Olympic medalist who fled Belarus forced into exile again as Ukraine attacked

The content originally appeared on: CNN

(Reuters)After bolting to Ukraine to escape political persecution in her native Belarus, Olympic swimmer Aliaksandra Herasimenia never thought she would again be forced to flee, this time to save her family from Russian attack.

Herasimenia, a three-time Olympic medalist, found herself among thousands of Ukrainians massing at the border with Poland as Russian troops advanced on Kyiv.
On the second day of the Russian invasion last month, Herasimenia and her husband, Olympic swimmer Yauhen Tsurkin, scrambled to pack some belongings and set off on a 12-hour car ride to the Polish border with their young daughter and Herasimenia’s mother.
With explosions resounding in the background as they inched along congested roads, Herasimenia reassured her three-and-a-half-year-old daughter, telling her it was only thunder.
“Of course I had to make something up because how do you explain to a child that war has started?” Herasimenia, who is now in Warsaw with her family, told Reuters.
Herasimenia was among the elite athletes who fled Belarus in the wake of a crackdown against those who protested what they said was the fraudulent re-election of Alexander Lukashenko in August 2020.
Lukashenko, a close ally of Russian President Vladimir Putin, has denied any wrongdoing.
Russia has used Belarusian territory to launch a multi-pronged invasion of Ukraine, where many Belarusians settled after escaping persecution at home. Moscow says it is conducting a “special military operation” to disarm and “denazify” Ukraine.
“We’ve been running for a long time,” said Herasimenia, whose family waited for nearly a day and a half at Ukraine’s border with Poland.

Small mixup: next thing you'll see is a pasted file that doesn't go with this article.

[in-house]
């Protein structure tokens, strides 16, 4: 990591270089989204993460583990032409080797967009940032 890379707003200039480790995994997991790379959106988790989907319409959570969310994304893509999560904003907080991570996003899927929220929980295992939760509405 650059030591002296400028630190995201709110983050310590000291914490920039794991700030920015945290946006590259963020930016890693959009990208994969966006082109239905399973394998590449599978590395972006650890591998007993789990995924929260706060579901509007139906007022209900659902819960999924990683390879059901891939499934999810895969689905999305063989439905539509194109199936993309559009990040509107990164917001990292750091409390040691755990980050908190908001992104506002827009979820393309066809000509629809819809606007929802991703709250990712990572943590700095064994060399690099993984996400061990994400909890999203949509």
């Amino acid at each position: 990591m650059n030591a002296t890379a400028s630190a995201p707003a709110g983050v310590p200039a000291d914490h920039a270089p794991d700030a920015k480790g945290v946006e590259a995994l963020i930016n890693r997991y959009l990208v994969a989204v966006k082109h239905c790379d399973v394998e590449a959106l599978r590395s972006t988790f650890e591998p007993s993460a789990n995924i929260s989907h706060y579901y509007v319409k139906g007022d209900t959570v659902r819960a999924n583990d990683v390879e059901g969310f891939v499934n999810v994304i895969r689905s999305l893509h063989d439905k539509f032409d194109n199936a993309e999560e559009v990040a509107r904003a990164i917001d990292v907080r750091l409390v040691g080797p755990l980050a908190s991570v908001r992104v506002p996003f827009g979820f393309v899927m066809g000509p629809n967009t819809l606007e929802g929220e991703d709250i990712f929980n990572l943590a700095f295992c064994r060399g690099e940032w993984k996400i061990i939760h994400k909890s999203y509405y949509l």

“Those who left were the best of Belarusian society, those who were against what happened after the election, those who spoke out against the violence and expressed their position.”

‘Fighting for freedom’

Herasimenia heads the Belarusian Sport Solidarity Foundation, a group that supports athletes who have been jailed or otherwise punished for their political views.
These include Krystsina Tsimanouskaya, a sprinter who defected at the Tokyo Olympics last year after being removed from the Games against her will by coaches.
Following a recommendation by the International Olympic Committee (IOC), several international sports federations have barred both Russian and Belarusian athletes from taking part in international events because of the invasion of Ukraine.
The foundation has backed the decision to ban Belarusian athletes but says it supports efforts by those who voiced opposition to Lukashenko to compete independently.
It is also determined to fight discrimination against Belarusians now that their country is viewed an “aggressor” by the public in many Western countries, Herasimenia said.
“A year and a half ago, we were the ones who were fighting for our rights, our freedom,” said Herasimenia, who won silver in both the 100m and 50m freestyle at the 2012 London Games, and bronze in the 50m freestyle at the 2016 Rio Olympics.
“We called on the Europeans, Americans and everyone in Ukraine for help. We warned that Lukashenko was very dangerous.
“It’s as if this never happened … No difference is being made between those who support Lukashenko and those who fought against him.”